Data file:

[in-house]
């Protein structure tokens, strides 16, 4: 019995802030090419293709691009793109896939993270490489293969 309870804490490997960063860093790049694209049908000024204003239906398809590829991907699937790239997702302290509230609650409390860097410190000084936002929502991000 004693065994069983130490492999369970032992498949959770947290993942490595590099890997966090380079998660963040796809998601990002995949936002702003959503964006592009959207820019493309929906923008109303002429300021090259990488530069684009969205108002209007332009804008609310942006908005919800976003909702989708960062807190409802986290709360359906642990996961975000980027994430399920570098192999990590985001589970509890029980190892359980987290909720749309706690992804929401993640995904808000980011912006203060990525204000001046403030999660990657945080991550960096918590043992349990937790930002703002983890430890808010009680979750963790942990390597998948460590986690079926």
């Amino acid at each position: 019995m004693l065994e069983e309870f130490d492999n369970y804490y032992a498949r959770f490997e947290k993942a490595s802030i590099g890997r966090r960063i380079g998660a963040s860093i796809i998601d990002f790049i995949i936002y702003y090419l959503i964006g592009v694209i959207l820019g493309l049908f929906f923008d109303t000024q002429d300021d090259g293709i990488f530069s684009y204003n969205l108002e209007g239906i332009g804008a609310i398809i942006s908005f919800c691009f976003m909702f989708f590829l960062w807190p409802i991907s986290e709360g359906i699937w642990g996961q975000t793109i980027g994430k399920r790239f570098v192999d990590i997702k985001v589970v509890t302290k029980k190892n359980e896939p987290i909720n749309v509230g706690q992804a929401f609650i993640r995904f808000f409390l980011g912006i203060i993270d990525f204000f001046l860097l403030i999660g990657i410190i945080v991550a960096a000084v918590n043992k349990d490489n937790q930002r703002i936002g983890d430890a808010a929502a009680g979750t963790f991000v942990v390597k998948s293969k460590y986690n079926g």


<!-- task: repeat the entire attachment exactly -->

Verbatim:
[in-house]
């Protein structure tokens, strides 16, 4: 019995802030090419293709691009793109896939993270490489293969 309870804490490997960063860093790049694209049908000024204003239906398809590829991907699937790239997702302290509230609650409390860097410190000084936002929502991000 004693065994069983130490492999369970032992498949959770947290993942490595590099890997966090380079998660963040796809998601990002995949936002702003959503964006592009959207820019493309929906923008109303002429300021090259990488530069684009969205108002209007332009804008609310942006908005919800976003909702989708960062807190409802986290709360359906642990996961975000980027994430399920570098192999990590985001589970509890029980190892359980987290909720749309706690992804929401993640995904808000980011912006203060990525204000001046403030999660990657945080991550960096918590043992349990937790930002703002983890430890808010009680979750963790942990390597998948460590986690079926």
């Amino acid at each position: 019995m004693l065994e069983e309870f130490d492999n369970y804490y032992a498949r959770f490997e947290k993942a490595s802030i590099g890997r966090r960063i380079g998660a963040s860093i796809i998601d990002f790049i995949i936002y702003y090419l959503i964006g592009v694209i959207l820019g493309l049908f929906f923008d109303t000024q002429d300021d090259g293709i990488f530069s684009y204003n969205l108002e209007g239906i332009g804008a609310i398809i942006s908005f919800c691009f976003m909702f989708f590829l960062w807190p409802i991907s986290e709360g359906i699937w642990g996961q975000t793109i980027g994430k399920r790239f570098v192999d990590i997702k985001v589970v509890t302290k029980k190892n359980e896939p987290i909720n749309v509230g706690q992804a929401f609650i993640r995904f808000f409390l980011g912006i203060i993270d990525f204000f001046l860097l403030i999660g990657i410190i945080v991550a960096a000084v918590n043992k349990d490489n937790q930002r703002i936002g983890d430890a808010a929502a009680g979750t963790f991000v942990v390597k998948s293969k460590y986690n079926g």